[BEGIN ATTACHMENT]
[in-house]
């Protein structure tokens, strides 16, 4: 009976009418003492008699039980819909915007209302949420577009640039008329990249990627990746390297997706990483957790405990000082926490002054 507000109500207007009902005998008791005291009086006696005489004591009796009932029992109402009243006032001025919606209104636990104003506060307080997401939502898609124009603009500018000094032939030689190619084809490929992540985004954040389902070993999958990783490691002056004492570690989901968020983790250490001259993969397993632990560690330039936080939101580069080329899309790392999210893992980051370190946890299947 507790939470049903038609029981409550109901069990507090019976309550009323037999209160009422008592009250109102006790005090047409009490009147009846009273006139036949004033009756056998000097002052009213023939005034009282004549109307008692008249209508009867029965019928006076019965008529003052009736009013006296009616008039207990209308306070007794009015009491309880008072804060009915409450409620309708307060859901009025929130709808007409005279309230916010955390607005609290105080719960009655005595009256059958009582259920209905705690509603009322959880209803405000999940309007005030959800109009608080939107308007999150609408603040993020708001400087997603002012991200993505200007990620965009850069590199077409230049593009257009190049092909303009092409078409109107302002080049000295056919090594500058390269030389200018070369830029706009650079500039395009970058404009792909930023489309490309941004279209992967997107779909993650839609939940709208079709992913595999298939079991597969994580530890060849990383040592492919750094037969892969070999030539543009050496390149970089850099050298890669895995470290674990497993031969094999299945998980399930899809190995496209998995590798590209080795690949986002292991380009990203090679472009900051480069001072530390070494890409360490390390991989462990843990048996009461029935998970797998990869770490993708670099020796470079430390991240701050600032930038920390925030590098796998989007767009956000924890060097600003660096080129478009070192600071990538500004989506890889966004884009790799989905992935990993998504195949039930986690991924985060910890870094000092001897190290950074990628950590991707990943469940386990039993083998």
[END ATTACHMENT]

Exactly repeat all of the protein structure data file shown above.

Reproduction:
[in-house]
């Protein structure tokens, strides 16, 4: 009976009418003492008699039980819909915007209302949420577009640039008329990249990627990746390297997706990483957790405990000082926490002054 507000109500207007009902005998008791005291009086006696005489004591009796009932029992109402009243006032001025919606209104636990104003506060307080997401939502898609124009603009500018000094032939030689190619084809490929992540985004954040389902070993999958990783490691002056004492570690989901968020983790250490001259993969397993632990560690330039936080939101580069080329899309790392999210893992980051370190946890299947 507790939470049903038609029981409550109901069990507090019976309550009323037999209160009422008592009250109102006790005090047409009490009147009846009273006139036949004033009756056998000097002052009213023939005034009282004549109307008692008249209508009867029965019928006076019965008529003052009736009013006296009616008039207990209308306070007794009015009491309880008072804060009915409450409620309708307060859901009025929130709808007409005279309230916010955390607005609290105080719960009655005595009256059958009582259920209905705690509603009322959880209803405000999940309007005030959800109009608080939107308007999150609408603040993020708001400087997603002012991200993505200007990620965009850069590199077409230049593009257009190049092909303009092409078409109107302002080049000295056919090594500058390269030389200018070369830029706009650079500039395009970058404009792909930023489309490309941004279209992967997107779909993650839609939940709208079709992913595999298939079991597969994580530890060849990383040592492919750094037969892969070999030539543009050496390149970089850099050298890669895995470290674990497993031969094999299945998980399930899809190995496209998995590798590209080795690949986002292991380009990203090679472009900051480069001072530390070494890409360490390390991989462990843990048996009461029935998970797998990869770490993708670099020796470079430390991240701050600032930038920390925030590098796998989007767009956000924890060097600003660096080129478009070192600071990538500004989506890889966004884009790799989905992935990993998504195949039930986690991924985060910890870094000092001897190290950074990628950590991707990943469940386990039993083998």